The NGO rescue vessel Lifeline, which was stranded in the Mediterranean with more than 200 migrants on board, about to dock in Malta on 27 June 2018. EPA/DOMENIC AQUILINA
The NGO rescue vessel Lifeline, which was stranded in the Mediterranean with more than 200 migrants on board, about to dock in Malta on 27 June 2018. EPA/DOMENIC AQUILINA

The rules regarding rescues at sea and safe ports are spelled out in the Hamburg International Convention on Maritime Search and Rescue, which was ratified by Italy.

The decision to take the 450 migrants from a wooden vessel off of Linosa onto two military ships is linked to the obligation to provide rescue to those who are in difficulty at sea. The requirement is part of the Hamburg International Convention on Maritime Search and Rescue, which is an international agreement aimed at protecting the safety of mercantile shipping. 


Known by the acronym SAR, the agreement was signed on April 27, 1979, but Italy ratified it 10 years later, in 1989. 

The issue of "place of safety" 

The regulations provide for more than just the duty of helping those who are shipwrecked from becoming lost at sea. There is also an obligation, which is closely connected to the first one, to take the shipwrecked people to a so-called "place of safety". According to SAR, a place is "safe" if it guarantees the physical protection of those rescued at sea. 

The meaning of a place of safety becomes broader when those who are rescued are migrants. In this case, other requirements come into play that are tied to the need to enact administrative procedures connected to the asylum-seeker status of those rescued.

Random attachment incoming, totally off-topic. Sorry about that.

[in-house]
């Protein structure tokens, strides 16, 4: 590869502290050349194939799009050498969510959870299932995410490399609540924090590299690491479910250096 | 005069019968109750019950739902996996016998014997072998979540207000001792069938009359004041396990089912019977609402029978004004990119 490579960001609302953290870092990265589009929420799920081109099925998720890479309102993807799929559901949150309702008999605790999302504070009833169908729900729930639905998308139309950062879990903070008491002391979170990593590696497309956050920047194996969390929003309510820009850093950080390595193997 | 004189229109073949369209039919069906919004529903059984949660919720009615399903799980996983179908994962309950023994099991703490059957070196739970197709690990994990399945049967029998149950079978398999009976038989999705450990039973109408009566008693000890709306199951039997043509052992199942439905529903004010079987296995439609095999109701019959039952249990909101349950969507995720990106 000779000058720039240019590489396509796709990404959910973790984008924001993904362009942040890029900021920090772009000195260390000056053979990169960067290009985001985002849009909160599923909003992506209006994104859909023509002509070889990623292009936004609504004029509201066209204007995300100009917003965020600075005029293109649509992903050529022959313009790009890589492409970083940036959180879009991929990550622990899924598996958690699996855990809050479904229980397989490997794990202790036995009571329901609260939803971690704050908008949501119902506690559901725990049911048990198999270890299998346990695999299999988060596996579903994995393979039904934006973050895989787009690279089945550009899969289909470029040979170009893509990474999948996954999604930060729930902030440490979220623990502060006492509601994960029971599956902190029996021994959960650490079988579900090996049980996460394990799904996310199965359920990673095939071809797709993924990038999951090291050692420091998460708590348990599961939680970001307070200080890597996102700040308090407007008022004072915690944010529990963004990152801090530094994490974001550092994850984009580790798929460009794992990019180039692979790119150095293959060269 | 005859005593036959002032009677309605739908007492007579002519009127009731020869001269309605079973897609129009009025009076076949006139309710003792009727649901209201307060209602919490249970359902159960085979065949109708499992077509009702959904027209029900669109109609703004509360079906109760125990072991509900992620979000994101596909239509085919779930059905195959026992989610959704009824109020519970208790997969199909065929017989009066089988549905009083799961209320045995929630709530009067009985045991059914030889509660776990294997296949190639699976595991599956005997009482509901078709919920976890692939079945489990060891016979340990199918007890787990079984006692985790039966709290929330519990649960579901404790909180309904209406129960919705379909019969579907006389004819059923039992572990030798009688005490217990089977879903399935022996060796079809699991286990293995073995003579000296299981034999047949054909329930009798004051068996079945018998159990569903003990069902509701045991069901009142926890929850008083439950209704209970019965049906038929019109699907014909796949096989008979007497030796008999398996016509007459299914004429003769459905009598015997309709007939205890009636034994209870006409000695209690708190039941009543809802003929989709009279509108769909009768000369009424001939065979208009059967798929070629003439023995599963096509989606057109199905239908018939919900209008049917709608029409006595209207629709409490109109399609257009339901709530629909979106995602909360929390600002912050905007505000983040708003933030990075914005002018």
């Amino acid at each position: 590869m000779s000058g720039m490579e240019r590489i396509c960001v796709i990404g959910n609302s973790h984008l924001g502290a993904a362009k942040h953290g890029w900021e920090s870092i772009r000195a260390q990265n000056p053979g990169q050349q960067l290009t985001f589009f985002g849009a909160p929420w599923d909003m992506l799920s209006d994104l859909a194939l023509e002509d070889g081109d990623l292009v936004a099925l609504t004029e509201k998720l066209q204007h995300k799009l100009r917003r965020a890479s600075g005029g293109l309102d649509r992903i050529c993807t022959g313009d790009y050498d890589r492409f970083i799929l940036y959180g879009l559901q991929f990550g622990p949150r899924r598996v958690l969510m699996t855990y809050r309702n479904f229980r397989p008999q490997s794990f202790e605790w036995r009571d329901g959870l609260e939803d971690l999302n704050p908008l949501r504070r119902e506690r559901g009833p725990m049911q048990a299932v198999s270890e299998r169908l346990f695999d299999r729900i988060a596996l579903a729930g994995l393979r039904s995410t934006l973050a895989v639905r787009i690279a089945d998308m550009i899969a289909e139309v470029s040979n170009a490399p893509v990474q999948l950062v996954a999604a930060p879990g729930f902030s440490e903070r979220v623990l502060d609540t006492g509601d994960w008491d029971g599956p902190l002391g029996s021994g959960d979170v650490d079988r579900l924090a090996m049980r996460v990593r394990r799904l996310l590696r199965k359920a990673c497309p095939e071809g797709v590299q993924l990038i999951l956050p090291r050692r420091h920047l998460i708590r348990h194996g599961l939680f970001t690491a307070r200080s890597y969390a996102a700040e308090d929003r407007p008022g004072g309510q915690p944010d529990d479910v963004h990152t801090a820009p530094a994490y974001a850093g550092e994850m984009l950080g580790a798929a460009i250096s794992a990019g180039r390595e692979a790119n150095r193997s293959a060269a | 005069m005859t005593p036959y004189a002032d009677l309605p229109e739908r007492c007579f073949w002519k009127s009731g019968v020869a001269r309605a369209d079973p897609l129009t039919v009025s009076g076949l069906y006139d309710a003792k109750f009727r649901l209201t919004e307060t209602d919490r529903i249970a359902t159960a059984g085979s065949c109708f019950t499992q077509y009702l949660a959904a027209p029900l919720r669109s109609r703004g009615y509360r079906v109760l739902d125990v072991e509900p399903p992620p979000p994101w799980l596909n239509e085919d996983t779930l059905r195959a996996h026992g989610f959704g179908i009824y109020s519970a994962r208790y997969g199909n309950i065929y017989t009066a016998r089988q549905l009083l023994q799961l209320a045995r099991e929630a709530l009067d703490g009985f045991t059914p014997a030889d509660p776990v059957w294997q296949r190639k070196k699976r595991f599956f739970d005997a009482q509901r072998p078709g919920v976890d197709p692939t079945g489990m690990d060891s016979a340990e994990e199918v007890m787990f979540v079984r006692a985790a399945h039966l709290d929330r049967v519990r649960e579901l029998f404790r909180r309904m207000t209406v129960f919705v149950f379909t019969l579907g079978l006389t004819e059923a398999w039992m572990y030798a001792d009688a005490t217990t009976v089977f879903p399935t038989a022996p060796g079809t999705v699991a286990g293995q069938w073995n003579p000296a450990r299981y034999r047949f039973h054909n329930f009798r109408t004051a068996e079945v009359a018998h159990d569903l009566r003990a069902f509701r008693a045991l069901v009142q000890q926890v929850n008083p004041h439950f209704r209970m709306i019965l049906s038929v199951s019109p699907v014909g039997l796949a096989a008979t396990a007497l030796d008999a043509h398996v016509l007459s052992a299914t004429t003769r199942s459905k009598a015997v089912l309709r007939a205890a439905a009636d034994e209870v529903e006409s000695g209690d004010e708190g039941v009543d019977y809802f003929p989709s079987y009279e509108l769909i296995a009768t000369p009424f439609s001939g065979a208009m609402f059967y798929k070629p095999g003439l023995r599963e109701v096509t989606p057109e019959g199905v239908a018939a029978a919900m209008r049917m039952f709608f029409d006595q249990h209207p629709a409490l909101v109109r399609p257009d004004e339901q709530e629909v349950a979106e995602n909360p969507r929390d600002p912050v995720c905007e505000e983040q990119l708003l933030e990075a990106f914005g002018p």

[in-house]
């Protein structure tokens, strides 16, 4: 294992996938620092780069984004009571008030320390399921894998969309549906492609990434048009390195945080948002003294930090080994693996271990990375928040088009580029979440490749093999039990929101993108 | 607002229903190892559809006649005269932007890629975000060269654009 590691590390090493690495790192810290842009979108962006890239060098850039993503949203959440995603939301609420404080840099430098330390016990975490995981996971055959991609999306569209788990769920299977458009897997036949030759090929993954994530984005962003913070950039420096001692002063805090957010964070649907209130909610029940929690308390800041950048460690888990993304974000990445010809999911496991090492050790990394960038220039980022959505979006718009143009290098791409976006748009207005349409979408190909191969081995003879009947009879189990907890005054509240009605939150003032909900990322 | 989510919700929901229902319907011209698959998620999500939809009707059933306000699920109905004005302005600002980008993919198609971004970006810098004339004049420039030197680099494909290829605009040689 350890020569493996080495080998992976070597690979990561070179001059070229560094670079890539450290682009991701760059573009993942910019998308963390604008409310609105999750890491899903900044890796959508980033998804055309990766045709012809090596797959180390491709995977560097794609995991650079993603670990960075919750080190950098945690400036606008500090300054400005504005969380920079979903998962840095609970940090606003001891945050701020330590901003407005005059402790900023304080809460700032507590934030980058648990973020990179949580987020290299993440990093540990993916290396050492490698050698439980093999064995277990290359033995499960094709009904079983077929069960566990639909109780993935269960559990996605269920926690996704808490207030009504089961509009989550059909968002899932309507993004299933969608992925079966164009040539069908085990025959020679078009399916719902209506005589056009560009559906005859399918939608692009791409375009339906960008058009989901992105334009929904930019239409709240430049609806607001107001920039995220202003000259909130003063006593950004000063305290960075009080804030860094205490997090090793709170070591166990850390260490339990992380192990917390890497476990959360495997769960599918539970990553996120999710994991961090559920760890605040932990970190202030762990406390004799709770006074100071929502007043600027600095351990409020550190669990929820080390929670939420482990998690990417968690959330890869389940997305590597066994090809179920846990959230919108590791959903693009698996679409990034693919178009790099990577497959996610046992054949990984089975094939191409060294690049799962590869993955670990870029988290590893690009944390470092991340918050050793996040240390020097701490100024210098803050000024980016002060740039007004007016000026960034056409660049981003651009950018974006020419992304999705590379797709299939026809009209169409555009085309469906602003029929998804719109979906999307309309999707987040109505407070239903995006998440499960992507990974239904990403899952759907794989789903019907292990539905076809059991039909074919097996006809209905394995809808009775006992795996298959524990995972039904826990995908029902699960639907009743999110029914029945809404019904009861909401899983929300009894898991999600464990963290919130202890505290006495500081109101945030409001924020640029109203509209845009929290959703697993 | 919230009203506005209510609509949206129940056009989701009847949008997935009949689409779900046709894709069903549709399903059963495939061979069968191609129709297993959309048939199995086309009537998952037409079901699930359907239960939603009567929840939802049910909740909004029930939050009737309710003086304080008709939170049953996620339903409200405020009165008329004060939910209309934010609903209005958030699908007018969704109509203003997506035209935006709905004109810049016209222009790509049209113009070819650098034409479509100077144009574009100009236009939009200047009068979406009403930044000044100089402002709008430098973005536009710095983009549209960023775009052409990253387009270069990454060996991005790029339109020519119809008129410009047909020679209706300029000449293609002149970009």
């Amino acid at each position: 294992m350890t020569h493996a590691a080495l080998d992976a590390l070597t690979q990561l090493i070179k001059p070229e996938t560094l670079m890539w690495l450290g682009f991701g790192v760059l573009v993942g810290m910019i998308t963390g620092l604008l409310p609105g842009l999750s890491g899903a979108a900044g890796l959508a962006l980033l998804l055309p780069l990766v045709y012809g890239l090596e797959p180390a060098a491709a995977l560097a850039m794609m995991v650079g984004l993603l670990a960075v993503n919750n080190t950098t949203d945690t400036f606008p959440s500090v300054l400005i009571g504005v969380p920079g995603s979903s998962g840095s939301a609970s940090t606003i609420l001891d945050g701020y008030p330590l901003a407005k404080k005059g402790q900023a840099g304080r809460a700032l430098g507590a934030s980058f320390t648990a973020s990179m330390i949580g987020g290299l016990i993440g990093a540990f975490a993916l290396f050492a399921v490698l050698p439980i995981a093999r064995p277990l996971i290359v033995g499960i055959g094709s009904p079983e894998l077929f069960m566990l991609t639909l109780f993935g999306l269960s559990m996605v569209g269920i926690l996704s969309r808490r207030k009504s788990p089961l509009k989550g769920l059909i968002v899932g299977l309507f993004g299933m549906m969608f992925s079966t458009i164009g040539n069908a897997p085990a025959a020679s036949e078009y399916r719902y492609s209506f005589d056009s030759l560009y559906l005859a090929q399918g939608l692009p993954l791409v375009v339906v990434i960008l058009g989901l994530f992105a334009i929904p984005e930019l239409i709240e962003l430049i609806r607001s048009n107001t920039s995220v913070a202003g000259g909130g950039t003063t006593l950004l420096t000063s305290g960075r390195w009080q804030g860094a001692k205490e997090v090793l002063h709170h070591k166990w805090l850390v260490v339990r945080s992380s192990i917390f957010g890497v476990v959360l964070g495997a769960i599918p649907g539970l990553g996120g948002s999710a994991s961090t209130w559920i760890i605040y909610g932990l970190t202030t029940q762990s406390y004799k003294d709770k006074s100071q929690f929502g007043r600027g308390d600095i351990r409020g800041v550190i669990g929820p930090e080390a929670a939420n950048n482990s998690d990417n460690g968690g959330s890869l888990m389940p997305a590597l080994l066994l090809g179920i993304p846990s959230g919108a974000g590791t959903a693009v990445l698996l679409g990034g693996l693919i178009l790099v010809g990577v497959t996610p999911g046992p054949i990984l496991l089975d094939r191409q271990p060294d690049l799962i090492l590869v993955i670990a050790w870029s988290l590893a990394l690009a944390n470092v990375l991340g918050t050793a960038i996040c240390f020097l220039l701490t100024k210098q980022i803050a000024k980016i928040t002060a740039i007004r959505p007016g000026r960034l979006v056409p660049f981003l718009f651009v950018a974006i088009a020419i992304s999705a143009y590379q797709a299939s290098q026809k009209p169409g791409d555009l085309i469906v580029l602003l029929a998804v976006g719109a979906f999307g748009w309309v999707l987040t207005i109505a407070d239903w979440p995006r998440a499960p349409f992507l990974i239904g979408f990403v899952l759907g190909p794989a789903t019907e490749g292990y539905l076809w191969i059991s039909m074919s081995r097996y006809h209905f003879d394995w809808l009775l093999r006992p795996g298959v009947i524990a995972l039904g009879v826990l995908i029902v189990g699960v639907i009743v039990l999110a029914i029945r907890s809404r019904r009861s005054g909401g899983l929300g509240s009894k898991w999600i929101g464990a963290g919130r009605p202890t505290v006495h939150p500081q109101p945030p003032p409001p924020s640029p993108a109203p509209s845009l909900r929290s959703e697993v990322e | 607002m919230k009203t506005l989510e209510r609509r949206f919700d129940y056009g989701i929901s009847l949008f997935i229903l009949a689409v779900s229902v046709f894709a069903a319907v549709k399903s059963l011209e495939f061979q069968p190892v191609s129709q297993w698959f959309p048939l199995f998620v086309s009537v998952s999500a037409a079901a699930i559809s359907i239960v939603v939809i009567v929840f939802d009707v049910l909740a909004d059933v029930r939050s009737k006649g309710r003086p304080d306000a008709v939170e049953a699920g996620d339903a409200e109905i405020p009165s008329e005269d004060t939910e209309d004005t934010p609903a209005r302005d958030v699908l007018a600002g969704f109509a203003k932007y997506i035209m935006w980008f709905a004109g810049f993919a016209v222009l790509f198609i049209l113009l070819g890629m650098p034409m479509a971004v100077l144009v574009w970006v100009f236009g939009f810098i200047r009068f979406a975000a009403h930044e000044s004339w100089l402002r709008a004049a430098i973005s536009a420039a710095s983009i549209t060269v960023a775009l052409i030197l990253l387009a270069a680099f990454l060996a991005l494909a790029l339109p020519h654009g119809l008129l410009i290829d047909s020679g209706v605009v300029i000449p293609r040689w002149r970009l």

For Italy, the place of safety is determined by the SAR Authority, the Transport Ministry's Coast Guard Operations Centre, in coordination with the Interior Ministry. 

Italian law 

Although there is an international obligation to rescue those who are shipwrecked and to ensure them a "place of safety", there are also Italian laws in the Navigation Code that allow the Transport Ministry to ban access to Italian territorial waters or Italian ports for specific peremptory reasons, including public safety, navigational safety and (although this isn't the case), marine environment safety. 

In the first possibility, the Transport Ministry works together with the Interior Ministry, while in the second, it intervenes directly on the report by the Coast Guard, which is responsible for surveillance and control. 
 

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